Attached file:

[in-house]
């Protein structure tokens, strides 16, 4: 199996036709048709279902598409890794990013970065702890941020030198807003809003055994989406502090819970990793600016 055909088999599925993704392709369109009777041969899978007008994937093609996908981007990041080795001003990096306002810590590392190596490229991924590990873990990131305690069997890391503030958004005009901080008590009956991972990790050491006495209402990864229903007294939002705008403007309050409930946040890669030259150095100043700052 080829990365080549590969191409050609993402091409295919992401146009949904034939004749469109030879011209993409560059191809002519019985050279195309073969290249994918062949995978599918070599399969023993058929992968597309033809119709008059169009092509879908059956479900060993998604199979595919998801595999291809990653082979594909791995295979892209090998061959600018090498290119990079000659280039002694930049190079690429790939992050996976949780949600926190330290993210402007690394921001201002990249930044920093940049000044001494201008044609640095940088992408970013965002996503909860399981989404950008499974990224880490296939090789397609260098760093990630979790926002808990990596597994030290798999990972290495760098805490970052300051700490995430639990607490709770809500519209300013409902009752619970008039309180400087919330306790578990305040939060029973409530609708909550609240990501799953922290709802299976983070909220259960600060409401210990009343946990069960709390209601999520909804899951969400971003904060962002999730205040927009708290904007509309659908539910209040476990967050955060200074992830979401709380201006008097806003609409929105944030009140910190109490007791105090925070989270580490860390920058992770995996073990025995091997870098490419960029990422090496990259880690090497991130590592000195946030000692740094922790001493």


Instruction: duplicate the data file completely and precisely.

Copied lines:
[in-house]
């Protein structure tokens, strides 16, 4: 199996036709048709279902598409890794990013970065702890941020030198807003809003055994989406502090819970990793600016 055909088999599925993704392709369109009777041969899978007008994937093609996908981007990041080795001003990096306002810590590392190596490229991924590990873990990131305690069997890391503030958004005009901080008590009956991972990790050491006495209402990864229903007294939002705008403007309050409930946040890669030259150095100043700052 080829990365080549590969191409050609993402091409295919992401146009949904034939004749469109030879011209993409560059191809002519019985050279195309073969290249994918062949995978599918070599399969023993058929992968597309033809119709008059169009092509879908059956479900060993998604199979595919998801595999291809990653082979594909791995295979892209090998061959600018090498290119990079000659280039002694930049190079690429790939992050996976949780949600926190330290993210402007690394921001201002990249930044920093940049000044001494201008044609640095940088992408970013965002996503909860399981989404950008499974990224880490296939090789397609260098760093990630979790926002808990990596597994030290798999990972290495760098805490970052300051700490995430639990607490709770809500519209300013409902009752619970008039309180400087919330306790578990305040939060029973409530609708909550609240990501799953922290709802299976983070909220259960600060409401210990009343946990069960709390209601999520909804899951969400971003904060962002999730205040927009708290904007509309659908539910209040476990967050955060200074992830979401709380201006008097806003609409929105944030009140910190109490007791105090925070989270580490860390920058992770995996073990025995091997870098490419960029990422090496990259880690090497991130590592000195946030000692740094922790001493």